You could call it a wreath because it’s shaped like a wreath (see photo above). In the center is a chalkboard. It’s meant to be something that a family would purchase. You put it on your kitchen counter, you put it on your kitchen table, or you set it on an entryway table. It has a stand so it can stand alone in all of those places; but the stand is also removable. You could hang it on your front door, without the stand. What it’s meant to be is a place where the family celebrates life.  

A lot of families have message boards. We have a white-board with our calendars—we’re always talking about our to-do list, who’s going where, when—but this is meant to have a focus of, “How do we celebrate the truly important moments of life?”

I think, in the busyness of modern-day life—with lessons, and practices, and school, and everything else—I think it’s so easy to overlook those moments that we, as moms and dads, need to celebrate. 

Bob:  And you can put greeting cards, or notes, or, kind of whatever you want to in the wreath part of it. On the chalkboard—if it’s somebody’s birthday, you can write “Happy Birthday.” 

Barbara:  Yes. You can say: “Great! You got your braces off!” You can say, “Congratulations on passing your driver’s test.” You can say, “Welcome.” You have friends coming over for dinner—“Welcome to the Walkers.” Or if you’ve got a friend—someone new moved to town and you’re having the new neighbor over for coffee—you can write, “Welcome to the neighborhood!” and stick a bunch of recipes on it that you’re going to give her for a gift. 

There are all kinds of things that can be done with it. It’s intended to be very versatile, very practical. 

 

Copyright © 2013 by FamilyLife. All rights reserved. This article was adapted and shortened from an interview on FamilyLife Today®. Click here to listen to the entire three-part series.

The new Gathered Round resource from Ever Thine Home is available in our online store.  Also, save with the special Gathered Round Thanksgiving bundle

Go to www.everthinehome.com to learn about more new resources and to read Barbara Rainey’s blog.

FamilyLife is a donor-supported ministry offering practical and biblical resources and events to help you build a godly marriage and family.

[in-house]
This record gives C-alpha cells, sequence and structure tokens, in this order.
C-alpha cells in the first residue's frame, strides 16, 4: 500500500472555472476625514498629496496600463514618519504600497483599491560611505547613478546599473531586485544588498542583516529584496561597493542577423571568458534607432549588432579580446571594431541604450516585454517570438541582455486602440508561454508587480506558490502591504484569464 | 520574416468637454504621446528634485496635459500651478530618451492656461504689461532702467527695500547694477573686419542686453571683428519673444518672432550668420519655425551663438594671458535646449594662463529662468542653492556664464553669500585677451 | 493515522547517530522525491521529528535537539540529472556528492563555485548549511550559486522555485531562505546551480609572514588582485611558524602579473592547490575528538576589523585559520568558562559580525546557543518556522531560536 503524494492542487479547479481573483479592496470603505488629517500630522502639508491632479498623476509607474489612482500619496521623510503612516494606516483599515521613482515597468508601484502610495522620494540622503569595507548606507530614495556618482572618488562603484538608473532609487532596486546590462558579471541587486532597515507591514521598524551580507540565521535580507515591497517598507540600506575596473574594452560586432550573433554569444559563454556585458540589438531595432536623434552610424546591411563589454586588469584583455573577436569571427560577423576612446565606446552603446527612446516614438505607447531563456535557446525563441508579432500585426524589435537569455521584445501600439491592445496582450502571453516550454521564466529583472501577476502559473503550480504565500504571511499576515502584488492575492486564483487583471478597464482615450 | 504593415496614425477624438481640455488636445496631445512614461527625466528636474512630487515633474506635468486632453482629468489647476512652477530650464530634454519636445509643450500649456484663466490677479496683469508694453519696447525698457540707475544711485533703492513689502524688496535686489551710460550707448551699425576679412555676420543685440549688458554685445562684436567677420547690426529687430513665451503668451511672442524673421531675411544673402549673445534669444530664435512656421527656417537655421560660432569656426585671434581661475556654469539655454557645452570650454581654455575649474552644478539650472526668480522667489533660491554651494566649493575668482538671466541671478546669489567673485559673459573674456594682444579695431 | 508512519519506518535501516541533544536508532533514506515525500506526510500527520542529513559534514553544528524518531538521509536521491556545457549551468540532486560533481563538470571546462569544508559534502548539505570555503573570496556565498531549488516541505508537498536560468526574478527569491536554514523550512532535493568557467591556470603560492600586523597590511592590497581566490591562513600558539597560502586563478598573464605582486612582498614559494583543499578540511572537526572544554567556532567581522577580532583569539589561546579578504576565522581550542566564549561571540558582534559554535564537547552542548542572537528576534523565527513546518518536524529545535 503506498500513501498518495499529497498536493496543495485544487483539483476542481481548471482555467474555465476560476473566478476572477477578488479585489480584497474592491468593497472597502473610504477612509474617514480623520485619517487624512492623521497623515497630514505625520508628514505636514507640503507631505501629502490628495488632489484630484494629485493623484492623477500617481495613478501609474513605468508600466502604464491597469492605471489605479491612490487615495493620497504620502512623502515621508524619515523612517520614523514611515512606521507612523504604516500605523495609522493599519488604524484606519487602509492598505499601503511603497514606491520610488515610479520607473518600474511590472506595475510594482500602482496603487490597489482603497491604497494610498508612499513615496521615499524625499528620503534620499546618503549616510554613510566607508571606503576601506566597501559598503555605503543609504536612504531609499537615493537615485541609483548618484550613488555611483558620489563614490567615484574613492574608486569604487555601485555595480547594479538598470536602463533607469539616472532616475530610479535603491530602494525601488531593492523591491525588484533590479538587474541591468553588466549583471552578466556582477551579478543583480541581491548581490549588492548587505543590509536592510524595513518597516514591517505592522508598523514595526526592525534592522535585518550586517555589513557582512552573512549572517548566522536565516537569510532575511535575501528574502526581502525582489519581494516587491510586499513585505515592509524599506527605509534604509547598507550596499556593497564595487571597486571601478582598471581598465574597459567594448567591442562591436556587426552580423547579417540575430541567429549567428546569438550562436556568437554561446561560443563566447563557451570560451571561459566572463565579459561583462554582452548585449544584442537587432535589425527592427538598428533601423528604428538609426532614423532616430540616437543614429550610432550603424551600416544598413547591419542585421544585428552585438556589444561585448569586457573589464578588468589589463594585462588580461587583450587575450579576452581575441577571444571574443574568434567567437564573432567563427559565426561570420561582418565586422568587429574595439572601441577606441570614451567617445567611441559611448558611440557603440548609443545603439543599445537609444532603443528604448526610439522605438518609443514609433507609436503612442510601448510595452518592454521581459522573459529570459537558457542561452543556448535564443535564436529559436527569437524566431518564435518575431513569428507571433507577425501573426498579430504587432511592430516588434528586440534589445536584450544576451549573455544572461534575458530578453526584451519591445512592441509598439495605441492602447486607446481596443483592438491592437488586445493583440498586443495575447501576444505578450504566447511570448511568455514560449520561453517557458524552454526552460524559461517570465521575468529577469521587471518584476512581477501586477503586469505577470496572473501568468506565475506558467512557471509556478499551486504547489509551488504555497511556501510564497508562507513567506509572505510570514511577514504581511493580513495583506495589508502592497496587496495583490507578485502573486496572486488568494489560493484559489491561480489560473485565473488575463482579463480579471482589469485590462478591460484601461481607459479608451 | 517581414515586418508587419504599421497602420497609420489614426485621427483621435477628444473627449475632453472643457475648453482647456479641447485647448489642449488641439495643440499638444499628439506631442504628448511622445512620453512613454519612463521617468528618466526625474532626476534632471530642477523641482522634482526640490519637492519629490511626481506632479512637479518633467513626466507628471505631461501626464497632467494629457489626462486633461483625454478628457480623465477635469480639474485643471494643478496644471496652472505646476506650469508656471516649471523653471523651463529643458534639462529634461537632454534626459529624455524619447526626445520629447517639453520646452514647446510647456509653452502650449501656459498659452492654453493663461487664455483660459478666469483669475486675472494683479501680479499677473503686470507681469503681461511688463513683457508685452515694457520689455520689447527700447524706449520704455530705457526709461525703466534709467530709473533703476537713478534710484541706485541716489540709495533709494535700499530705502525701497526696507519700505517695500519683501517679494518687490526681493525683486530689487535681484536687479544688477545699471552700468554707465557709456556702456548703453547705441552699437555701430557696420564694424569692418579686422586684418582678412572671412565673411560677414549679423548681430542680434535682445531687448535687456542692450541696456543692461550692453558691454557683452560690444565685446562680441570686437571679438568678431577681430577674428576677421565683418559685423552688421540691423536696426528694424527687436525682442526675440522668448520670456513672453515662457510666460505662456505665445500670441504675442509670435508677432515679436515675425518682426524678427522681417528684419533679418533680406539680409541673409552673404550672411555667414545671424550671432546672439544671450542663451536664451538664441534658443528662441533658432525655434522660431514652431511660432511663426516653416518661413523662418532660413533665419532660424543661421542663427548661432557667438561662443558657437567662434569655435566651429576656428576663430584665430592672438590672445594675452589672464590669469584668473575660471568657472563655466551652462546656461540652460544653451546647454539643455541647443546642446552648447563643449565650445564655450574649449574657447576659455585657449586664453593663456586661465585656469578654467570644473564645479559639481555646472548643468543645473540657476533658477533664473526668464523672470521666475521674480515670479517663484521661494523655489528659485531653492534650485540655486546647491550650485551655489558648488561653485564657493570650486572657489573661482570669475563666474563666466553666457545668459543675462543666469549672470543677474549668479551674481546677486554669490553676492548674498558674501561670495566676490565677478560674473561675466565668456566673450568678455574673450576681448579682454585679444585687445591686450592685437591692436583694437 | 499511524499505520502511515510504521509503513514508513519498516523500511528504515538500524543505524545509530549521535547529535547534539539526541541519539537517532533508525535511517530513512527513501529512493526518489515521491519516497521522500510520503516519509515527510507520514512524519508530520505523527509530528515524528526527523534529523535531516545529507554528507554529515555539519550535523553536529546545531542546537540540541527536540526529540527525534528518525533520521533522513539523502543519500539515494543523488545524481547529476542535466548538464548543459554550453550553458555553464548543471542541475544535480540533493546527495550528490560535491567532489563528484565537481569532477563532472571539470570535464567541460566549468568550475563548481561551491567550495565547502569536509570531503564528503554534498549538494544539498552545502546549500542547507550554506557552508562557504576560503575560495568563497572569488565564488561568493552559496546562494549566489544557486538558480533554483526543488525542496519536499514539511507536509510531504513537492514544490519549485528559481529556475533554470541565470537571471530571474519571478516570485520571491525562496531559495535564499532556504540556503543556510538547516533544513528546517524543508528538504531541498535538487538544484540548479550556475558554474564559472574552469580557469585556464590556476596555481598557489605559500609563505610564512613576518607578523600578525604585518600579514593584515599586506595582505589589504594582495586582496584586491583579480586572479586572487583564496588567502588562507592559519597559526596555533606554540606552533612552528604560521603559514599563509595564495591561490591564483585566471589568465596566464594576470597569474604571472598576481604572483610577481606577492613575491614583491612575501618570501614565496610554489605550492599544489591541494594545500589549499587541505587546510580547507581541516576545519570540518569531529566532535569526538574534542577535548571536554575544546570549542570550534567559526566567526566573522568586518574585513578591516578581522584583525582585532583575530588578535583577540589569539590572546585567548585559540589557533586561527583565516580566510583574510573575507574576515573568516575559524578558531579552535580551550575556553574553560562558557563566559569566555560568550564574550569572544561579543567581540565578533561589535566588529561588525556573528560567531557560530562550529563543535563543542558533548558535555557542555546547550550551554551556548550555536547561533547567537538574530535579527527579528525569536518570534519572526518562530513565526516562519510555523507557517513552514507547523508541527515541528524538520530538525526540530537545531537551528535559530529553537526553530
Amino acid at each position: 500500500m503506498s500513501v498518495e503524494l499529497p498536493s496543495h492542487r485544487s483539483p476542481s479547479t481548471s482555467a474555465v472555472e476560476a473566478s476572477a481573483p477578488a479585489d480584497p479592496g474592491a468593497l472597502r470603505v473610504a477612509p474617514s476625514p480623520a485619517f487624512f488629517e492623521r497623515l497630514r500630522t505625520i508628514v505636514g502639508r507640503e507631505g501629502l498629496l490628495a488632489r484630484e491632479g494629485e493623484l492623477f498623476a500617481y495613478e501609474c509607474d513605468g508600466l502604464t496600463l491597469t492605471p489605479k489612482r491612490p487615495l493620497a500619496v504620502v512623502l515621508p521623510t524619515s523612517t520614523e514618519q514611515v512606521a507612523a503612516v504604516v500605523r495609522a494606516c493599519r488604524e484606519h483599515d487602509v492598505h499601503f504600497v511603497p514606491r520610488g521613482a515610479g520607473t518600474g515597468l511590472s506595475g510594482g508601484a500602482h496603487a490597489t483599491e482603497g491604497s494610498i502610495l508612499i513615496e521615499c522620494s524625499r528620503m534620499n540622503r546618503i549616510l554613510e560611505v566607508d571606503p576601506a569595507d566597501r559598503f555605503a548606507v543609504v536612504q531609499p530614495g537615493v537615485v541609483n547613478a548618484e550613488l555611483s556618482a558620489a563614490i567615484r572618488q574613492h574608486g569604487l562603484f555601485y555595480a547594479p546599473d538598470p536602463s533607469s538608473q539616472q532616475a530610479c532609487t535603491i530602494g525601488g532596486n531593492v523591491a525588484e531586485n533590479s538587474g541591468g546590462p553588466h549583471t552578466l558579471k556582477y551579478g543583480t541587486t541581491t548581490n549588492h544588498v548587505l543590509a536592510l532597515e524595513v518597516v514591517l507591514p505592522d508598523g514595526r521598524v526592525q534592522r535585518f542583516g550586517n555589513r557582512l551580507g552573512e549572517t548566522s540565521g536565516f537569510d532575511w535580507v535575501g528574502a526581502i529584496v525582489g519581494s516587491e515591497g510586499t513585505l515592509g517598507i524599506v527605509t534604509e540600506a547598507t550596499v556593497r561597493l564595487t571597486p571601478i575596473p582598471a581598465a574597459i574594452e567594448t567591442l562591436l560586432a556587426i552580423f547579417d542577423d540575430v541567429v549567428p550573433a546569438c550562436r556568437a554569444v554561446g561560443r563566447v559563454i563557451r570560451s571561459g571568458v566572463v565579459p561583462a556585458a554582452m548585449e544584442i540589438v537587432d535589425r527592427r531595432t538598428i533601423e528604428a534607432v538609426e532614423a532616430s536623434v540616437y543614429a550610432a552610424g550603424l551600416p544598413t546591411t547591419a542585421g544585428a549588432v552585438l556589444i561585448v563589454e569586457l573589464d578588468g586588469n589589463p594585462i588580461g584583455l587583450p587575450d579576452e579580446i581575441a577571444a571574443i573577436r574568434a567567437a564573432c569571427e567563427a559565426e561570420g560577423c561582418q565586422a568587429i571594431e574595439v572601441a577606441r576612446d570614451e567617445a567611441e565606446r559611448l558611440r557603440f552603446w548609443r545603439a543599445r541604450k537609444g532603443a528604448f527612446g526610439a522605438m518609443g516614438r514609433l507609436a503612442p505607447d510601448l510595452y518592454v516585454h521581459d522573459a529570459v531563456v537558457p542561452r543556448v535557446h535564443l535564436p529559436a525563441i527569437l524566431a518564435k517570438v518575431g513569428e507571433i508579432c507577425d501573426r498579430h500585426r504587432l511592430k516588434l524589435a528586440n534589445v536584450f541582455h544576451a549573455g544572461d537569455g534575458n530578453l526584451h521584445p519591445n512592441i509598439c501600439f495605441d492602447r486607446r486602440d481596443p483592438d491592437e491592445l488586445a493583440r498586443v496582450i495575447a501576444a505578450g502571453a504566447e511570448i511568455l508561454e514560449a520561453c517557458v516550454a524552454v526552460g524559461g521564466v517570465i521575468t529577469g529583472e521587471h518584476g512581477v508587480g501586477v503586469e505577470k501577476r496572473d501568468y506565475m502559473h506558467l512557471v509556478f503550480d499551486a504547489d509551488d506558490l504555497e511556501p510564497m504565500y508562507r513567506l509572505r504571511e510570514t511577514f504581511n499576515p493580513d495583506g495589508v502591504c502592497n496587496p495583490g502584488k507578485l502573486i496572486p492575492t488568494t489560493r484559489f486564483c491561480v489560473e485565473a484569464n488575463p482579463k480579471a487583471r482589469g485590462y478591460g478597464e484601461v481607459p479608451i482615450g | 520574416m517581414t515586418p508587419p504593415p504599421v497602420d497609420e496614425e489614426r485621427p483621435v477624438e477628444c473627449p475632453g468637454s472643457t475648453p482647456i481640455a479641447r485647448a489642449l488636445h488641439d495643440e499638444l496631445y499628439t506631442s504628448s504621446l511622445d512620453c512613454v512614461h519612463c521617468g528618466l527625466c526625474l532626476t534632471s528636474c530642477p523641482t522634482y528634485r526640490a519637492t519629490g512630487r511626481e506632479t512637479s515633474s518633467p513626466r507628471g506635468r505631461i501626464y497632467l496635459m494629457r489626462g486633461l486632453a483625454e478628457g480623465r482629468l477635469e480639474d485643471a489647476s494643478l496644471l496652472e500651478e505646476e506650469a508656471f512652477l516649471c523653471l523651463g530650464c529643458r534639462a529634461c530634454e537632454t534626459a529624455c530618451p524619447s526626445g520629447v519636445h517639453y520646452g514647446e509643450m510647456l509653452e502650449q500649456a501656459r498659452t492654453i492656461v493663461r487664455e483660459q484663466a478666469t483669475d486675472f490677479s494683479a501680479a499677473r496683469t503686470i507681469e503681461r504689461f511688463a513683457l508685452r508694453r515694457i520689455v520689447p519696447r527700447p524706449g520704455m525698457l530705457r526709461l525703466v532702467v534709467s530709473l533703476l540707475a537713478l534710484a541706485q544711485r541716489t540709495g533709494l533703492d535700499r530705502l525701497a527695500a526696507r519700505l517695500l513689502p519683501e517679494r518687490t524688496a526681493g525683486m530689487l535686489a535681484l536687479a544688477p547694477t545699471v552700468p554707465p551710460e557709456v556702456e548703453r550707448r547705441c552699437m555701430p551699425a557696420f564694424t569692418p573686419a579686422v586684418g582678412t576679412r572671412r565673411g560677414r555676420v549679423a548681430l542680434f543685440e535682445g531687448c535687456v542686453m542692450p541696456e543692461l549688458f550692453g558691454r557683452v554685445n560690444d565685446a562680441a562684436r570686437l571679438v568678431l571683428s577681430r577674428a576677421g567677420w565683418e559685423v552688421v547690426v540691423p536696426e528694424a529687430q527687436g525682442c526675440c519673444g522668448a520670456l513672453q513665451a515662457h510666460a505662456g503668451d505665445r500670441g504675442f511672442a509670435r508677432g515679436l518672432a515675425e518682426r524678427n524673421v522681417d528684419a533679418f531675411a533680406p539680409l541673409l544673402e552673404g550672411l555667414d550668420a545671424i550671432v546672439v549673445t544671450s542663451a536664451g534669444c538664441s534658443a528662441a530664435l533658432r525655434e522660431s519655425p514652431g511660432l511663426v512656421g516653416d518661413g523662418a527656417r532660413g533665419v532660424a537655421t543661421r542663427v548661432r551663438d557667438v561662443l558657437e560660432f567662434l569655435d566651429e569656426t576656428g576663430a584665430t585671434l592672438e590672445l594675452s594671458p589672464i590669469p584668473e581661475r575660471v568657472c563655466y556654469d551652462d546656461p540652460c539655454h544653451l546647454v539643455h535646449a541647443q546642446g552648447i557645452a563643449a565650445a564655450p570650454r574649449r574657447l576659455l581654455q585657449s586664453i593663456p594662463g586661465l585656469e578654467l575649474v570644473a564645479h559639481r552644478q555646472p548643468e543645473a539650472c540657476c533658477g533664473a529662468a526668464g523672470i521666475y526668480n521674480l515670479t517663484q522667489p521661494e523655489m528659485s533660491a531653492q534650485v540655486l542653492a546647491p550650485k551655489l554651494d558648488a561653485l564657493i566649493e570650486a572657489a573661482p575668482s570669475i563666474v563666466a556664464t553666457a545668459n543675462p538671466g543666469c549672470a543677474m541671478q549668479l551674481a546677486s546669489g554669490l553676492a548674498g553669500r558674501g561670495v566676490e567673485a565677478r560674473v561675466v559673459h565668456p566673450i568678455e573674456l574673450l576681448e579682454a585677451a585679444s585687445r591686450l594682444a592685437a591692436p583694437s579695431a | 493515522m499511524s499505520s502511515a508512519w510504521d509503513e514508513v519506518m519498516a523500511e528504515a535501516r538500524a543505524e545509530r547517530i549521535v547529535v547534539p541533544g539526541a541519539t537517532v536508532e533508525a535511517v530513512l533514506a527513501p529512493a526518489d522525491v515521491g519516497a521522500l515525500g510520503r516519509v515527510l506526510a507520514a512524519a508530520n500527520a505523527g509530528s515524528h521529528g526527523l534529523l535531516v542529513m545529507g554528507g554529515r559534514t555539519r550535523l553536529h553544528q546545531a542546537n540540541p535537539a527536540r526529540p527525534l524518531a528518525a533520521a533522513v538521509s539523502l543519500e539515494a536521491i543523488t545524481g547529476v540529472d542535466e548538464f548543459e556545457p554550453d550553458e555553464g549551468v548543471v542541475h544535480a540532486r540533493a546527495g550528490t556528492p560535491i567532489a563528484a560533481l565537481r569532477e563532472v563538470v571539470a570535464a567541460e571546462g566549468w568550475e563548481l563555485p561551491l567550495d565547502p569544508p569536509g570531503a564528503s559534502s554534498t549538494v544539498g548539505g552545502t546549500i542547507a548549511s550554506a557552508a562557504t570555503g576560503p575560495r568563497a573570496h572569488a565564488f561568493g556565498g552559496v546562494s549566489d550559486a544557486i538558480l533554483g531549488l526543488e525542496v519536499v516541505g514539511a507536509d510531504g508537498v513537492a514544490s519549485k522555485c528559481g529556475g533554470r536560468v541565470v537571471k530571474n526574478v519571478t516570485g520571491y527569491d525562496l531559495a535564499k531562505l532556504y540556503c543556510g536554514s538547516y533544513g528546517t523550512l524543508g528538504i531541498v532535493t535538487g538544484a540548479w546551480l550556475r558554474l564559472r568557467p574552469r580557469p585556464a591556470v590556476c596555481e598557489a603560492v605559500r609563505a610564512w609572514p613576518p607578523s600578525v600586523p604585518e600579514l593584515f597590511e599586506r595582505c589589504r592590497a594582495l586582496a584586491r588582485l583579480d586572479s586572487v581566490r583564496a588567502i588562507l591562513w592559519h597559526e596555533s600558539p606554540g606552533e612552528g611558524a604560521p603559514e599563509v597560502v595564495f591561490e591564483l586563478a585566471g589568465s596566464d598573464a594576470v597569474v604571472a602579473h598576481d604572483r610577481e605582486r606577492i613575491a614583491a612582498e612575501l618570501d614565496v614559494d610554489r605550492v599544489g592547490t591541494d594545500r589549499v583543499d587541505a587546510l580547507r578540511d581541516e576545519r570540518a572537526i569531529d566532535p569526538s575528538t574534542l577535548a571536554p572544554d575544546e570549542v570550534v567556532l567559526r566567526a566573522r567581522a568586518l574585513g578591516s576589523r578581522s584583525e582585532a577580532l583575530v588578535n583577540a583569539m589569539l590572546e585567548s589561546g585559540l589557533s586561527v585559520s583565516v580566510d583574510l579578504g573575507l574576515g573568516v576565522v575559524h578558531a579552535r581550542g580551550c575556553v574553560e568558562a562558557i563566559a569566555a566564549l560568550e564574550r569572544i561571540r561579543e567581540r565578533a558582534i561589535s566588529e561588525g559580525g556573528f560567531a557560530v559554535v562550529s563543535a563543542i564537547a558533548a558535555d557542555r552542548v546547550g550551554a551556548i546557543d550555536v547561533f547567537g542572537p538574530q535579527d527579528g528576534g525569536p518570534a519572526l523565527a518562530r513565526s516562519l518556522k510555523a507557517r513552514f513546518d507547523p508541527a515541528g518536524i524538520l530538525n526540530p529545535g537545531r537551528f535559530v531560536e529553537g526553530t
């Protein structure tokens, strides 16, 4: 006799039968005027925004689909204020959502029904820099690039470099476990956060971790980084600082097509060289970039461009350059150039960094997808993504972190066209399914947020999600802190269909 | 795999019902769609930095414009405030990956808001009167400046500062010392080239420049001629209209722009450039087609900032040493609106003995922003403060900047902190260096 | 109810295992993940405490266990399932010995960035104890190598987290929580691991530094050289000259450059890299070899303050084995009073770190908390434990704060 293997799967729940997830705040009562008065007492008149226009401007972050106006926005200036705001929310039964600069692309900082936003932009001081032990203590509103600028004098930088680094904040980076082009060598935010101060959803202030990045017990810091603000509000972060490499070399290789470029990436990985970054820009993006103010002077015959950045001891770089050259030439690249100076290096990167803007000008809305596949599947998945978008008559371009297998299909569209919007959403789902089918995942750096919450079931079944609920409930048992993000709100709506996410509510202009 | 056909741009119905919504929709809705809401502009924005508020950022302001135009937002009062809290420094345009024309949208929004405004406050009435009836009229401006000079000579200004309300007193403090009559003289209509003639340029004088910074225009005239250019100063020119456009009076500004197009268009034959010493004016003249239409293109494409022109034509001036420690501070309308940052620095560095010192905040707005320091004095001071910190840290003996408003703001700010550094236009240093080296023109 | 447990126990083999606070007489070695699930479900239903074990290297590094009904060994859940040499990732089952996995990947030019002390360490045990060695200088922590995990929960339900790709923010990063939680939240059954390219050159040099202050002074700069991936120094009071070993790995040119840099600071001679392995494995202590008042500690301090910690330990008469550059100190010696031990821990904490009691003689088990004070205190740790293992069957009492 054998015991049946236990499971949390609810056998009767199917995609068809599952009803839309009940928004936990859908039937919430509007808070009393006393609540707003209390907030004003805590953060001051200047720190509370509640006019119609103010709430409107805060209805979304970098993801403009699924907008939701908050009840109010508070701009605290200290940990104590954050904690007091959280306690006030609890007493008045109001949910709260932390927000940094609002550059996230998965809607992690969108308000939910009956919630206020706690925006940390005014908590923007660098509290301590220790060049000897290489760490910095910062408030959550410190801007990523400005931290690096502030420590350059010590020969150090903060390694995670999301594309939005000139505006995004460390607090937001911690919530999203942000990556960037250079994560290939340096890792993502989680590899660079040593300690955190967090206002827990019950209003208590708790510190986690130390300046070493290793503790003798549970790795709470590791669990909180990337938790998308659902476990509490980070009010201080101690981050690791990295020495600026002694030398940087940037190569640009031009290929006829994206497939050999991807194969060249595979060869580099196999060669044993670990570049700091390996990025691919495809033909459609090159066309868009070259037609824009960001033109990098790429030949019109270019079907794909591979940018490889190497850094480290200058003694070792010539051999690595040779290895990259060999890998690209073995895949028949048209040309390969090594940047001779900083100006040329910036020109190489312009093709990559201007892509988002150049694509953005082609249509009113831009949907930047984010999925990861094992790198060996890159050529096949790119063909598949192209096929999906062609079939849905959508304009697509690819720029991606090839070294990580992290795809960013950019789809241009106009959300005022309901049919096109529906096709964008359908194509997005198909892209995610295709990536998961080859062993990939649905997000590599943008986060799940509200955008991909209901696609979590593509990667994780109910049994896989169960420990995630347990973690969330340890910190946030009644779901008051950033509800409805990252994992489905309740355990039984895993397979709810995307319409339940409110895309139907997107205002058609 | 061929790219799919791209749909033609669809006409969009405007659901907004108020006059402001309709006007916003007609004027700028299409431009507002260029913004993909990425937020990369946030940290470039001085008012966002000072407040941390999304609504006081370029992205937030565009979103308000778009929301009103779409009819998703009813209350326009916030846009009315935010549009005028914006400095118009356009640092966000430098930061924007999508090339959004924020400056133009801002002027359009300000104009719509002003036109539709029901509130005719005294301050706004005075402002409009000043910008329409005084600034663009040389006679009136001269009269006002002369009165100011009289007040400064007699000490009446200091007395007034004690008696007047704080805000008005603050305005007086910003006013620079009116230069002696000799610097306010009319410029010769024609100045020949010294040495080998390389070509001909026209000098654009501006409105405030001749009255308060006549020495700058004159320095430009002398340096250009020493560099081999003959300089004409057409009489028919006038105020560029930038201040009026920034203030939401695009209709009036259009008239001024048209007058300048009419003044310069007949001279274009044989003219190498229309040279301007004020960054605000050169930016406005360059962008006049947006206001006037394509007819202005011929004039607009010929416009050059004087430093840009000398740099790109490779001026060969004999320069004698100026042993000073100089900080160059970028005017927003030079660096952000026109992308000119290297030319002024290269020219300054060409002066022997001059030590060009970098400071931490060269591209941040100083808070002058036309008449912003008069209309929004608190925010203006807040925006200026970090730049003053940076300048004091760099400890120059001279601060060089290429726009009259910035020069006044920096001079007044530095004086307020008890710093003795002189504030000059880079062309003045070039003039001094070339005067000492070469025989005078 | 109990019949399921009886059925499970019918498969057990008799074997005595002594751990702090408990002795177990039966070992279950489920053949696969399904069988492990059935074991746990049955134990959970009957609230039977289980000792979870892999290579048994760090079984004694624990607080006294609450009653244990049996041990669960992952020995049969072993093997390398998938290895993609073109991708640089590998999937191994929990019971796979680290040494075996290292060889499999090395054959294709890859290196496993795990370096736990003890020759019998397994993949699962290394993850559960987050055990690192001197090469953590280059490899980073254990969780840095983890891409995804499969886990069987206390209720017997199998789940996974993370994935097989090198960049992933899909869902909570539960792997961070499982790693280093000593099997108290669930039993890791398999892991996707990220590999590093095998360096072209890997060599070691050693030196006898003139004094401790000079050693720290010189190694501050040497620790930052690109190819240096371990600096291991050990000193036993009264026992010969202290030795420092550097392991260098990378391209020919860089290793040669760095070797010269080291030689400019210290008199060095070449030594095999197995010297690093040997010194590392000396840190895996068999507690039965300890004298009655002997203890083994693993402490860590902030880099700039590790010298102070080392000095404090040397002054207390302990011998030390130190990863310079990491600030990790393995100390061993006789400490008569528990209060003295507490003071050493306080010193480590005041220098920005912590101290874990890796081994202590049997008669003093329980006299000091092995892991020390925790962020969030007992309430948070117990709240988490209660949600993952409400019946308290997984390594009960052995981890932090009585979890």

Meet the Author: Barbara Rainey

Barbara Rainey is a wife, mother of six adult children (plus three sons-in-law and two daughters-in-law), and "Mimi" to nineteen grandchildren.

After graduating from the University of Arkansas with a Bachelor of Arts degree in history, Barbara joined the staff of Campus Crusade for Christ in 1971. Her husband, Dennis, whom she married in 1972, is the President of FamilyLife, a ministry of Cru that is headquartered in Little Rock, Arkansas.

Barbara has published articles on family-related topics and is the author of Thanksgiving: A Time to Remember and When Christmas Came.  She speaks at FamilyLife’s Weekend to Remember® marriage conferences and is a frequent guest on FamilyLife Today®, a nationally syndicated, daily radio program.  She and Dennis are the coauthors of several books, including Growing a Spiritually Strong Family, Starting Your Marriage Right, Moments Together for Couples, The New Building Your Mate’s Self-Esteem, Parenting Today’s Adolescent, Rekindling the Romance, and Moments with You. She co-authored A Mother’s Legacy with her daughter, Ashley Rainey Escue and joined Dennis and their children Rebecca and Samuel on the book So You’re About To Be A Teenager. Barbara has also co-authored Barbara and Susan’s Guide to the Empty Nest, with close friend Susan Yates, and A Symphony in the Dark, written with her daughter, Rebecca Rainey Mutz. And Barbara has written a series focusing on character traits for families, including the titles Growing Together in Gratitude, Growing Together in Courage, Growing Together in Forgiveness, and Growing Together in Truth.

Having faithfully served alongside Dennis for more than 30 years, both in ministry and at home, Barbara has recently launched a new endeavor called Ever Thine Home™.  This new line of products, including Christ centered ornaments for Christmas, teaching tools for Lent and Easter, and beautiful additions for your home for thanksgiving and year round makes it easy to express faith at home in a way that is both biblical and beautiful.  Her heart for Ever Thine Home is based on the familiar Old Testament instruction:

“And these words that I command you today shall be on your heart. You shall teach them diligently to your children, and shall talk of them when you sit in your house, and when you walk by the way, and when you lie down, and when you rise. You shall bind them as a sign on your hand, and they shall be as frontlets between your eyes. You shall write them on the doorposts of your house and on your gates.” (Deuteronomy 6:9, ESV)

You can read more about Barbara’s work at EverThineHome.com.




Find online at: 

   @BarbaraRainey     facebook.com/raineybarbara